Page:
• Daily live instruction and a standard schedule at each grade level, including a six period modified block schedule for middle schools and a BHS schedule where students take three classes in 4-5 week cycles, with a total of 8 cycles over the year.

  • Combination of whole class instruction and small group work

  • Mix of live video and asynchronous learning activities

  • Equity-driven student engagement efforts

  • Frequent parent/guardian communication 

  • Common learning platforms across the district, possibly Seesaw in grades TK-2 and Google Classroom in grades 3-12

  • The need for ongoing Professional Development 

  • Provision of appropriate laptops by BUSD 

  • Ability of teachers to work from home or their classroom


Existing contract provisions will continue to be in effect unless they are altered by a specific Memorandum of Understanding between BFT and BUSD. Here are a few relevant highlights:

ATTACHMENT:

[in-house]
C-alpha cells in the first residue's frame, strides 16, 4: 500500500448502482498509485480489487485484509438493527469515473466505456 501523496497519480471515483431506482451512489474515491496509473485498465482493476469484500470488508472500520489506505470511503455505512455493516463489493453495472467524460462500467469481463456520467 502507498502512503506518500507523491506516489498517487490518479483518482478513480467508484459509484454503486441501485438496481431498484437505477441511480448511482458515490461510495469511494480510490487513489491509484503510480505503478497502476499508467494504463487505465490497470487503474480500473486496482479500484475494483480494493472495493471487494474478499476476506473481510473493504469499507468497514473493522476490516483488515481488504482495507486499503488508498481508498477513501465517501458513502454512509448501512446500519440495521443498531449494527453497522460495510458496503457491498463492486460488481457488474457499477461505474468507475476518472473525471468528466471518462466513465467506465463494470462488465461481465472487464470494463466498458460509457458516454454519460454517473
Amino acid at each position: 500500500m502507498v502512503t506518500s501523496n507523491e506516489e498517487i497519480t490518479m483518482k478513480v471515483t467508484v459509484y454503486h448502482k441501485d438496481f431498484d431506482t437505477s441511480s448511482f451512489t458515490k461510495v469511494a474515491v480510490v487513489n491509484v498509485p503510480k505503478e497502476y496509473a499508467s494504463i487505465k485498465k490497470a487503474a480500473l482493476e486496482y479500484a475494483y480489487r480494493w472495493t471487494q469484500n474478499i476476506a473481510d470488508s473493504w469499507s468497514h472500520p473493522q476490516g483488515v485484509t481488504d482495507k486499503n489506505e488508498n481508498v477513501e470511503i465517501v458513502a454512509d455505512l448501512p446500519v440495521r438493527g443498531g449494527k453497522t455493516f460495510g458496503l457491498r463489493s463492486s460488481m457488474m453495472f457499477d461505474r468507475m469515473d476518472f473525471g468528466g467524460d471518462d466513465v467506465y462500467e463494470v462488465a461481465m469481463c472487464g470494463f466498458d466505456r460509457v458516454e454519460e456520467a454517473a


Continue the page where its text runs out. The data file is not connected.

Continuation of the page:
• Duty day of seven hours and ten minutes

  • Duty-free lunch

  • Prep/release time

  • Class size 


Ongoing Discussions 

These are the areas that currently are still under discussion: 

  • Specific amount of time spent on live video v. asynchronous instruction at each level

  • District support for aligned instruction via Activity Sets or other curriculum at TK-8

  • Schedules and duties for Special Education staff